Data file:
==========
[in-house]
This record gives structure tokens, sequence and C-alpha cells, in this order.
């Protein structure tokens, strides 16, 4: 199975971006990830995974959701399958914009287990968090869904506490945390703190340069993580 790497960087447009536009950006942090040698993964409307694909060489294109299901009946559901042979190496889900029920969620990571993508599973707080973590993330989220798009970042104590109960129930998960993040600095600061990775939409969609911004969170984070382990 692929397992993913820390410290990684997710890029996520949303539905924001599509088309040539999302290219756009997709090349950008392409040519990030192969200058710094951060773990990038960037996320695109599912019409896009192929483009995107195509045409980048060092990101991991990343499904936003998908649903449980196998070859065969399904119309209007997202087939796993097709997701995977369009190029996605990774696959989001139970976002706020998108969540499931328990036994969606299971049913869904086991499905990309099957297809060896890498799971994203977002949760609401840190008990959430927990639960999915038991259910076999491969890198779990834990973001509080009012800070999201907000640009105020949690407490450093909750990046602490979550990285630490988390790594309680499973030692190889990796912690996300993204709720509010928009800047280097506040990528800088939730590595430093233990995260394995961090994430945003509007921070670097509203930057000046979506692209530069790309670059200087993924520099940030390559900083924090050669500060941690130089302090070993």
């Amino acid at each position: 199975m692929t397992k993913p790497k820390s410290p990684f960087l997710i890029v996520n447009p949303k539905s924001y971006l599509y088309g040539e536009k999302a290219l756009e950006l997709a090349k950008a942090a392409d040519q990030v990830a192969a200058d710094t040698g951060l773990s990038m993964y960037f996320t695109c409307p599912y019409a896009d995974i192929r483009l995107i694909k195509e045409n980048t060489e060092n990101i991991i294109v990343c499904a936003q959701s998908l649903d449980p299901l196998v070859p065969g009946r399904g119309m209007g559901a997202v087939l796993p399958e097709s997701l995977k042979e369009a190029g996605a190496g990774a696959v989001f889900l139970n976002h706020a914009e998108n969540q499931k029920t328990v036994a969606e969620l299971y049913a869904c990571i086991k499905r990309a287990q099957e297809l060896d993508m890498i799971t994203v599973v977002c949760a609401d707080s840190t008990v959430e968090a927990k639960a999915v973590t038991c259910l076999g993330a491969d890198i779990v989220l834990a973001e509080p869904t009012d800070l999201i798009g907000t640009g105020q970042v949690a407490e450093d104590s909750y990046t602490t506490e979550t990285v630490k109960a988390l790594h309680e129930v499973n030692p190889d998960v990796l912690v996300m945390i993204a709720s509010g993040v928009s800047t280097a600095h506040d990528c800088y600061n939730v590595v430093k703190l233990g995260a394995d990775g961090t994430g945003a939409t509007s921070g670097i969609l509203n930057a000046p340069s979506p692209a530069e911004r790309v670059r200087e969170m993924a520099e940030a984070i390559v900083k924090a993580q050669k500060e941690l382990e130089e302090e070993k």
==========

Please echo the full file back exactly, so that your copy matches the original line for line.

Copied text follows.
[in-house]
This record gives structure tokens, sequence and C-alpha cells, in this order.
């Protein structure tokens, strides 16, 4: 199975971006990830995974959701399958914009287990968090869904506490945390703190340069993580 790497960087447009536009950006942090040698993964409307694909060489294109299901009946559901042979190496889900029920969620990571993508599973707080973590993330989220798009970042104590109960129930998960993040600095600061990775939409969609911004969170984070382990 692929397992993913820390410290990684997710890029996520949303539905924001599509088309040539999302290219756009997709090349950008392409040519990030192969200058710094951060773990990038960037996320695109599912019409896009192929483009995107195509045409980048060092990101991991990343499904936003998908649903449980196998070859065969399904119309209007997202087939796993097709997701995977369009190029996605990774696959989001139970976002706020998108969540499931328990036994969606299971049913869904086991499905990309099957297809060896890498799971994203977002949760609401840190008990959430927990639960999915038991259910076999491969890198779990834990973001509080009012800070999201907000640009105020949690407490450093909750990046602490979550990285630490988390790594309680499973030692190889990796912690996300993204709720509010928009800047280097506040990528800088939730590595430093233990995260394995961090994430945003509007921070670097509203930057000046979506692209530069790309670059200087993924520099940030390559900083924090050669500060941690130089302090070993």
């Amino acid at each position: 199975m692929t397992k993913p790497k820390s410290p990684f960087l997710i890029v996520n447009p949303k539905s924001y971006l599509y088309g040539e536009k999302a290219l756009e950006l997709a090349k950008a942090a392409d040519q990030v990830a192969a200058d710094t040698g951060l773990s990038m993964y960037f996320t695109c409307p599912y019409a896009d995974i192929r483009l995107i694909k195509e045409n980048t060489e060092n990101i991991i294109v990343c499904a936003q959701s998908l649903d449980p299901l196998v070859p065969g009946r399904g119309m209007g559901a997202v087939l796993p399958e097709s997701l995977k042979e369009a190029g996605a190496g990774a696959v989001f889900l139970n976002h706020a914009e998108n969540q499931k029920t328990v036994a969606e969620l299971y049913a869904c990571i086991k499905r990309a287990q099957e297809l060896d993508m890498i799971t994203v599973v977002c949760a609401d707080s840190t008990v959430e968090a927990k639960a999915v973590t038991c259910l076999g993330a491969d890198i779990v989220l834990a973001e509080p869904t009012d800070l999201i798009g907000t640009g105020q970042v949690a407490e450093d104590s909750y990046t602490t506490e979550t990285v630490k109960a988390l790594h309680e129930v499973n030692p190889d998960v990796l912690v996300m945390i993204a709720s509010g993040v928009s800047t280097a600095h506040d990528c800088y600061n939730v590595v430093k703190l233990g995260a394995d990775g961090t994430g945003a939409t509007s921070g670097i969609l509203n930057a000046p340069s979506p692209a530069e911004r790309v670059r200087e969170m993924a520099e940030a984070i390559v900083k924090a993580q050669k500060e941690l382990e130089e302090e070993k």